Tagged With parenting

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Video: It’s Autism Awareness Month, and to honour it, Sesame Street is showing us how to better support kids on the spectrum. They’ve released a few new short videos featuring Julia, the show’s first character with autism.

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Does your kid ask for the same thing at every meal? Does she refuse to eat if her fruit is touching her chicken nugget? These scenarios are familiar to parents of picky eaters, and to be honest, to almost all toddler parents.

It’s stressful to worry that your child is not getting good nutrition or that outsiders judge her daily diet of macaroni and cheese.

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I have a vivid memory of taking my daughter to get her blood drawn when she was two. As she sat on my lap in a lab chair, she was so happy. She waved to the technician, who smiled and waved back. And then he took her tiny arm, stuck a needle in it, and she screamed bloody murder. Never again was she as delighted to enter a medical facility.

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It was 1997, and I had just settled into my new place a few days prior. Classes hadn’t even started yet. I was having a problem with registration because I was missing some critical piece of information. I called my mum. “Mum, can you call and find out what I need to do to fix my registration?”

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Mike Adamick has a message for his fellow dads: Sexism exists, and if you’re not part of the solution, you’re part of the problem. In his forthcoming bookRaising Empowered Daughters: A Dad-to-Dad Guide, he zooms in on how the seemingly innocent myths, tropes and sayings that fathers often pass on to their kids can coalesce into something much more damaging. The good news? You don’t have to let these things slide. Adamick, who is raising a 13-year-old daughter, shared with us how he parents.

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A decade ago, at a time when mummy blogs were rising in popularity and we all should have felt united under the umbrella of survival, the phenomenon of the Mummy Wars flared up. These so-called wars, which centered around how one chose to parent, pitted stay-at-home mums against working mums, breastfeeding mums against formula-feeders, baby-wearing mums against stroller-lovers, and co-sleeping parents against crib-users.

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Every now and then, I feel it happen. I feel myself getting sucked into an argument with my eight-year-old son over the simplest of things. The type of outerwear needed on a particular day, maybe, or where a certain toy should be stored. And because he and I are a lot alike (let’s call us tenacious), we both have a tendency to dig our heels in.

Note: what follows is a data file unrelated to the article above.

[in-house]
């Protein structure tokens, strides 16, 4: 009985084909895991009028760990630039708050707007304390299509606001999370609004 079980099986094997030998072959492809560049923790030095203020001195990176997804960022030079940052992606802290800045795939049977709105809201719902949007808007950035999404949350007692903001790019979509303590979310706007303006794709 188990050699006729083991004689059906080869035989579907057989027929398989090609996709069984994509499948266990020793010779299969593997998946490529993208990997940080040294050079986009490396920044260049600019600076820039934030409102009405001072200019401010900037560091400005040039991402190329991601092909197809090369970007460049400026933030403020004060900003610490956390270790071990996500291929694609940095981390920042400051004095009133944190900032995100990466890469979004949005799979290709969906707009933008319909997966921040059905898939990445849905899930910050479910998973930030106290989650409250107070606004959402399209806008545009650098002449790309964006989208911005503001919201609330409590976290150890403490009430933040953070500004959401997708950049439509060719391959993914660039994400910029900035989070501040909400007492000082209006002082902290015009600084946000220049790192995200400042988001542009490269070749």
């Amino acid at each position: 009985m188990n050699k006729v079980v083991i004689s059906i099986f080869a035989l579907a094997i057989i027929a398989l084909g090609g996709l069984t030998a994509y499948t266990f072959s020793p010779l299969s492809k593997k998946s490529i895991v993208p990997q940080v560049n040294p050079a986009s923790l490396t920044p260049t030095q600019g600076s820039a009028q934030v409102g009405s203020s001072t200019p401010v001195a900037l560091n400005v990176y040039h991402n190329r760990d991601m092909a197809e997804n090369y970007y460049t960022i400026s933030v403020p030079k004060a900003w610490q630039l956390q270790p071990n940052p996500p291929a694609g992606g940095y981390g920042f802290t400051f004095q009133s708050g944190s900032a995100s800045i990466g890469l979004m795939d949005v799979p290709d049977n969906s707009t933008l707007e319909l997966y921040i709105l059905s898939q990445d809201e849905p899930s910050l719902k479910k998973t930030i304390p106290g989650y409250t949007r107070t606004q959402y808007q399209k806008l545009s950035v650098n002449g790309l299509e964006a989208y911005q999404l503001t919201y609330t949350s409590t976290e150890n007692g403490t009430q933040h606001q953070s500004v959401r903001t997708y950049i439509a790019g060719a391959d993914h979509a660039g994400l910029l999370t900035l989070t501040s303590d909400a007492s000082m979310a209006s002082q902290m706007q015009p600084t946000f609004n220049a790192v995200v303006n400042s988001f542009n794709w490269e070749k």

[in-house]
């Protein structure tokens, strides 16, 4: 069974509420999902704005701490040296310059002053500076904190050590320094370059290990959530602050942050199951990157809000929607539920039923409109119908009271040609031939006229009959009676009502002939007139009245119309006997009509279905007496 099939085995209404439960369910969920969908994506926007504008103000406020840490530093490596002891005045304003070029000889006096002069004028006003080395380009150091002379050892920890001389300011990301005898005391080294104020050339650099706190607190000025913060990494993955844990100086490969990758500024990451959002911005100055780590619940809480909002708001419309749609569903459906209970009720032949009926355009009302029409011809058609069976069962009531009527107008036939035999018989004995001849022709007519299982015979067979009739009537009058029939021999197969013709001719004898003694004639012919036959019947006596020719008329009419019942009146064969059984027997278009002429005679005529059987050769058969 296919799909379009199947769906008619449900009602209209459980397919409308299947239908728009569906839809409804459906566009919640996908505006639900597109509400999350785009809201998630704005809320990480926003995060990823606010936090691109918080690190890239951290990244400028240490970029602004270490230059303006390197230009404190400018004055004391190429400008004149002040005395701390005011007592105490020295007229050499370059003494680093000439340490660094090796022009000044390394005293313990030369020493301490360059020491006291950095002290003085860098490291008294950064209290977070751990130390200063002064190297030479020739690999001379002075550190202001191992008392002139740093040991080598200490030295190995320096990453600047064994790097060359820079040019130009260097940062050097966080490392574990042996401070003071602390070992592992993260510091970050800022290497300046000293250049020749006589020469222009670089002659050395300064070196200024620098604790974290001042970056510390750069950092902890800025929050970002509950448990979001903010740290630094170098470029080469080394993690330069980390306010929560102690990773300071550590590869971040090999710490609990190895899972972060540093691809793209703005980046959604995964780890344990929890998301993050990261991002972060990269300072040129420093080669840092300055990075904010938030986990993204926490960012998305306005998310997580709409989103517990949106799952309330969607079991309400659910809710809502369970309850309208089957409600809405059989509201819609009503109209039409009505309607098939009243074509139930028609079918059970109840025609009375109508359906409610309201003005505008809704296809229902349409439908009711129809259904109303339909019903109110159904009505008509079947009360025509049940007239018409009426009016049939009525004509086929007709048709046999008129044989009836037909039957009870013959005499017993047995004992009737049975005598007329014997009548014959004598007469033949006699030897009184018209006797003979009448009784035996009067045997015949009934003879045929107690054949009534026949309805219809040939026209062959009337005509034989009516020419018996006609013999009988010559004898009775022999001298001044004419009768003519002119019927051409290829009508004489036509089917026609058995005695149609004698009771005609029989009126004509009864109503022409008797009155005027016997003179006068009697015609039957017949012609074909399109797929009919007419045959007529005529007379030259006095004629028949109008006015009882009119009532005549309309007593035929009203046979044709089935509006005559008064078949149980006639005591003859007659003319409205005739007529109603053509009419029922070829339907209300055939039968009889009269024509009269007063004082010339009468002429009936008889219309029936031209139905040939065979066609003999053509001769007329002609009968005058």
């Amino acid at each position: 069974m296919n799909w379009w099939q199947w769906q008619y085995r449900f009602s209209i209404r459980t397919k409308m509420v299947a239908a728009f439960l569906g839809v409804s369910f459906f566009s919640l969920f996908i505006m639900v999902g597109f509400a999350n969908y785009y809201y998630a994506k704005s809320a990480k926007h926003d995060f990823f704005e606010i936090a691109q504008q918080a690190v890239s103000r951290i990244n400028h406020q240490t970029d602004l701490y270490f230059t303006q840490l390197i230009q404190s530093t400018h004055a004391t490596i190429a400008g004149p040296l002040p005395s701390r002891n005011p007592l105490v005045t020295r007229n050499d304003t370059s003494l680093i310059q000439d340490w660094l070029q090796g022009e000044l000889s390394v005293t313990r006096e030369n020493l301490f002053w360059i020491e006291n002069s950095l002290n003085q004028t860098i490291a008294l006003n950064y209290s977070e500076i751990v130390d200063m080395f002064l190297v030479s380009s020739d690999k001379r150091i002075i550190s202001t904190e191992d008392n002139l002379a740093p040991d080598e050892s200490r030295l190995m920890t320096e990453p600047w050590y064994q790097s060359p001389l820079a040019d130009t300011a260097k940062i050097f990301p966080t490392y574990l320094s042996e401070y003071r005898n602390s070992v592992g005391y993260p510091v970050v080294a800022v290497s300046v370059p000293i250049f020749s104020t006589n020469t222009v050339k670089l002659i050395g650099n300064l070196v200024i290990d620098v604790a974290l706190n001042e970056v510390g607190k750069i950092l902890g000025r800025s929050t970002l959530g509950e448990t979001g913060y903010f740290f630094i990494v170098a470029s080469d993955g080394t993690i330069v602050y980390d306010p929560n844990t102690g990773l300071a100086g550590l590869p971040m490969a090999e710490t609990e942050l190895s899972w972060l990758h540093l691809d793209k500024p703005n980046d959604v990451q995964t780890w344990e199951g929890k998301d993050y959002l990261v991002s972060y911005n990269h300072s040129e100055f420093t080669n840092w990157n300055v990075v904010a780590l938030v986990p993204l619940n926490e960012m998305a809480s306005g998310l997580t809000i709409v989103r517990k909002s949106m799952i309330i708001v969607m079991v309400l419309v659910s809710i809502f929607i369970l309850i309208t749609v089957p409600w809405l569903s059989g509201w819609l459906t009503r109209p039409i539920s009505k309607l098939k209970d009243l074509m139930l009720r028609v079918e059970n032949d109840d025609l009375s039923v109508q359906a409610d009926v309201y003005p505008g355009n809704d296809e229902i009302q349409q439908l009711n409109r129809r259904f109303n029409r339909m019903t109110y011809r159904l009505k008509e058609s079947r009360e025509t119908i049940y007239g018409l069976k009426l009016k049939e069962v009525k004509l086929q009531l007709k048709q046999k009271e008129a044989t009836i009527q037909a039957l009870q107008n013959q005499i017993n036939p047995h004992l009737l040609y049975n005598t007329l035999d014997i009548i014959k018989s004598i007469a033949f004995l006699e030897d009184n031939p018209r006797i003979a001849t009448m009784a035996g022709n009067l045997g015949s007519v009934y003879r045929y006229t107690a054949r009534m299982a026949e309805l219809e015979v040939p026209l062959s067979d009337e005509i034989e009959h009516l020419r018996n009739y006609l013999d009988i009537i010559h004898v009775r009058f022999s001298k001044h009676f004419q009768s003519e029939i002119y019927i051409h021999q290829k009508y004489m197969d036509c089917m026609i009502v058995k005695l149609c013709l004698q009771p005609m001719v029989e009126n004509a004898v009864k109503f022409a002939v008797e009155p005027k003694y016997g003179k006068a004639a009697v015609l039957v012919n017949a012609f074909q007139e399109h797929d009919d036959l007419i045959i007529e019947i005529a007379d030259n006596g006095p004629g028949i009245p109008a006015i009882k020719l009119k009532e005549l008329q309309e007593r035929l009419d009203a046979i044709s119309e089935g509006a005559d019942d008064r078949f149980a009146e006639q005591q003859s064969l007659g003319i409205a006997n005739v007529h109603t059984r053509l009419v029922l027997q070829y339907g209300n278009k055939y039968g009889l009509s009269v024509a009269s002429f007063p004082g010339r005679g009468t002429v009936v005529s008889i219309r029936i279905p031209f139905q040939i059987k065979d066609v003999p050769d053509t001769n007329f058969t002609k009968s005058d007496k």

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Lucy Knisley has made a career out of sketching her life. Her latest graphic novel Kid Gloves details her difficult transition into motherhood—from fertility problems to miscarriages to a near-death experience during childbirth. It’s both intimate and highly informative, illustrating the science and history of reproductive health. (I learned that women wore corsets during pregnancy up until the 1910s, which doctors finally starting realising that’s not such a great idea.)

Knisley also just released a picture book called You Are New, which celebrates the joy of being a baby. She lives with her partner John, her kid that she refers to as “Palindrome”, and a cat named Linney. Here’s how she parents.

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Rhiannon tells me that the kid she nannies used to collect disposable latex gloves. This started when he was around two. Any time he’d see latex gloves — at the doctor’s office, at nursery school, in a random first aid kid mounted to the wall — he’d ask if he could have them. He preferred the “blue glubs” but the “kinda yellow glubs” were also acceptable. He’d wear them around and then stash them in his pockets, in drawers and in his play kitchen.

“It was so gross, honestly,” Rhiannon says of the sweaty, sticky things. “He’s 9 years old now and I will still occasionally find a disgusting, decomposing rubber glove in a weird place — recently, in the old Fisher-Price cash register that he won’t let us get rid of.”

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Since the karate craze of the 1970s, countless armies of kids have punched, kicked, and yelled “hi YAH!” at suburban dojos and community centre martial arts classes across the country. Martial arts training fosters discipline, encourages physical fitness and gets your kid out of your hair for a couple of hours a week.

But as a parent, you may wonder: Does this kind of training actually help kids fight back, should they need to?

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There is a certain scenario that my son liked to play with me when he was four years old. We’d make a house, a train and a ticket booth out of Lego Duplo blocks. A conductor would come to the house, pick up a guy and his Dalmation and take them to the dinosaur museum, which actually housed real dinosaurs and seemed sort of terrifying except that the dinosaurs were always fairly reassuring that they didn’t intended to eat the guy or his dog.